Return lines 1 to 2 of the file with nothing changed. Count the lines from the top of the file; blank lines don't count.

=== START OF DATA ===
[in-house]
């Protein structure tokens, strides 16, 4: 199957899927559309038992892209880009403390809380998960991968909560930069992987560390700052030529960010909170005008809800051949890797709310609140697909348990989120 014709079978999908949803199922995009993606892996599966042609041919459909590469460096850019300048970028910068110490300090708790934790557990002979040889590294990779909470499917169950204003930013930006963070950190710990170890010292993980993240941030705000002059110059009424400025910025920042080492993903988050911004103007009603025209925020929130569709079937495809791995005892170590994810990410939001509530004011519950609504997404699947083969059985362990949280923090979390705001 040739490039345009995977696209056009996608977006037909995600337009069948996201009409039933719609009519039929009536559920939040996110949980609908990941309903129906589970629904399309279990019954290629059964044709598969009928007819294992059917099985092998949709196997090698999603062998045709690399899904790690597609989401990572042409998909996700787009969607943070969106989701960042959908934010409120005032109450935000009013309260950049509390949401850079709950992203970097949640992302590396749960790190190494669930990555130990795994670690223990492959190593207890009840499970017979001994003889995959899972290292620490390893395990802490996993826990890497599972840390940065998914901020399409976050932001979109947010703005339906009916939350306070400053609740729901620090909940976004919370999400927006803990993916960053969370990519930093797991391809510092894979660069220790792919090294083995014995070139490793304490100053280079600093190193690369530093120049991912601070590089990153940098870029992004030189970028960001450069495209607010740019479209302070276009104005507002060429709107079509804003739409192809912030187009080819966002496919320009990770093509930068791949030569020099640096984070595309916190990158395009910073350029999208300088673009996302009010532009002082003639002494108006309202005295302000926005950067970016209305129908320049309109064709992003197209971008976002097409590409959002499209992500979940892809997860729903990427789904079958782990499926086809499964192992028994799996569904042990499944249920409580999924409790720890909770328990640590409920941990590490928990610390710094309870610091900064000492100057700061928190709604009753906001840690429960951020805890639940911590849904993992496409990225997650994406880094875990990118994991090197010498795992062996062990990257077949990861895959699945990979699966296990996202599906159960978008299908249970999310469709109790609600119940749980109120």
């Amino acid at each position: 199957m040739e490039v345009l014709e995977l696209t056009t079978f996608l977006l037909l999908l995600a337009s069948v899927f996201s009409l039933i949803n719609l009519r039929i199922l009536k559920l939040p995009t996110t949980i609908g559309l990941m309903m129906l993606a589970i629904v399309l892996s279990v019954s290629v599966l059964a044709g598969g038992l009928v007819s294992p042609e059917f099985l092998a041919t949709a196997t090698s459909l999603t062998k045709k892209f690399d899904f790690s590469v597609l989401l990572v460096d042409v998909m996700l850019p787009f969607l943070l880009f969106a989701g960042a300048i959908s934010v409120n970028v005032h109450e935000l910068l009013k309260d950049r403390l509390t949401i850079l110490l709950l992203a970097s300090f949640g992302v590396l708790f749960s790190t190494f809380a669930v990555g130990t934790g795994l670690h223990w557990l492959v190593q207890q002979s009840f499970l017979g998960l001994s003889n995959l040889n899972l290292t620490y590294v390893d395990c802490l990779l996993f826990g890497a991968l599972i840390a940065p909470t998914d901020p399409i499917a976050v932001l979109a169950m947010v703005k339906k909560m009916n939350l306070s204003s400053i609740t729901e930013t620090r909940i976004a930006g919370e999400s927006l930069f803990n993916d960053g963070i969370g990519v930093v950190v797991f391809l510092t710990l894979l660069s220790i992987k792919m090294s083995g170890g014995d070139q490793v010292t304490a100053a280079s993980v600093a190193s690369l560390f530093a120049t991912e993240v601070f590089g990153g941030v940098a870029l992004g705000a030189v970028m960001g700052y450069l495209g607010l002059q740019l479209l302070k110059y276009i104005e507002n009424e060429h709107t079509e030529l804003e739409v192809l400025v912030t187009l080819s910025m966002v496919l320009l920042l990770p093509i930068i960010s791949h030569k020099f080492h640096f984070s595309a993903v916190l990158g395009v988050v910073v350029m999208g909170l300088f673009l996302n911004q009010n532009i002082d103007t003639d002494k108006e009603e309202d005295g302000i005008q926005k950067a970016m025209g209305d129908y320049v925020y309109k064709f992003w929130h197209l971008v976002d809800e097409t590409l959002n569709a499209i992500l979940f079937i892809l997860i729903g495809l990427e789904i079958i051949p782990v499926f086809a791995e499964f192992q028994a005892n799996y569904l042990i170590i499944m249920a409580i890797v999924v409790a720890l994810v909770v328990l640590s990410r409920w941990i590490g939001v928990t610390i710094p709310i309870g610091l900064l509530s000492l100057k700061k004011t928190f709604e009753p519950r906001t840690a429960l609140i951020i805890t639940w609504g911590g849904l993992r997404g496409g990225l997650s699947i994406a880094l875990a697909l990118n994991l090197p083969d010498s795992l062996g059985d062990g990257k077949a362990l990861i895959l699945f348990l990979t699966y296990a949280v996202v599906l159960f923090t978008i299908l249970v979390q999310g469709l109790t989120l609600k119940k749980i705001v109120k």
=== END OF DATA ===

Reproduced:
[in-house]
């Protein structure tokens, strides 16, 4: 199957899927559309038992892209880009403390809380998960991968909560930069992987560390700052030529960010909170005008809800051949890797709310609140697909348990989120 014709079978999908949803199922995009993606892996599966042609041919459909590469460096850019300048970028910068110490300090708790934790557990002979040889590294990779909470499917169950204003930013930006963070950190710990170890010292993980993240941030705000002059110059009424400025910025920042080492993903988050911004103007009603025209925020929130569709079937495809791995005892170590994810990410939001509530004011519950609504997404699947083969059985362990949280923090979390705001 040739490039345009995977696209056009996608977006037909995600337009069948996201009409039933719609009519039929009536559920939040996110949980609908990941309903129906589970629904399309279990019954290629059964044709598969009928007819294992059917099985092998949709196997090698999603062998045709690399899904790690597609989401990572042409998909996700787009969607943070969106989701960042959908934010409120005032109450935000009013309260950049509390949401850079709950992203970097949640992302590396749960790190190494669930990555130990795994670690223990492959190593207890009840499970017979001994003889995959899972290292620490390893395990802490996993826990890497599972840390940065998914901020399409976050932001979109947010703005339906009916939350306070400053609740729901620090909940976004919370999400927006803990993916960053969370990519930093797991391809510092894979660069220790792919090294083995014995070139490793304490100053280079600093190193690369530093120049991912601070590089990153940098870029992004030189970028960001450069495209607010740019479209302070276009104005507002060429709107079509804003739409192809912030187009080819966002496919320009990770093509930068791949030569020099640096984070595309916190990158395009910073350029999208300088673009996302009010532009002082003639002494108006309202005295302000926005950067970016209305129908320049309109064709992003197209971008976002097409590409959002499209992500979940892809997860729903990427789904079958782990499926086809499964192992028994799996569904042990499944249920409580999924409790720890909770328990640590409920941990590490928990610390710094309870610091900064000492100057700061928190709604009753906001840690429960951020805890639940911590849904993992496409990225997650994406880094875990990118994991090197010498795992062996062990990257077949990861895959699945990979699966296990996202599906159960978008299908249970999310469709109790609600119940749980109120």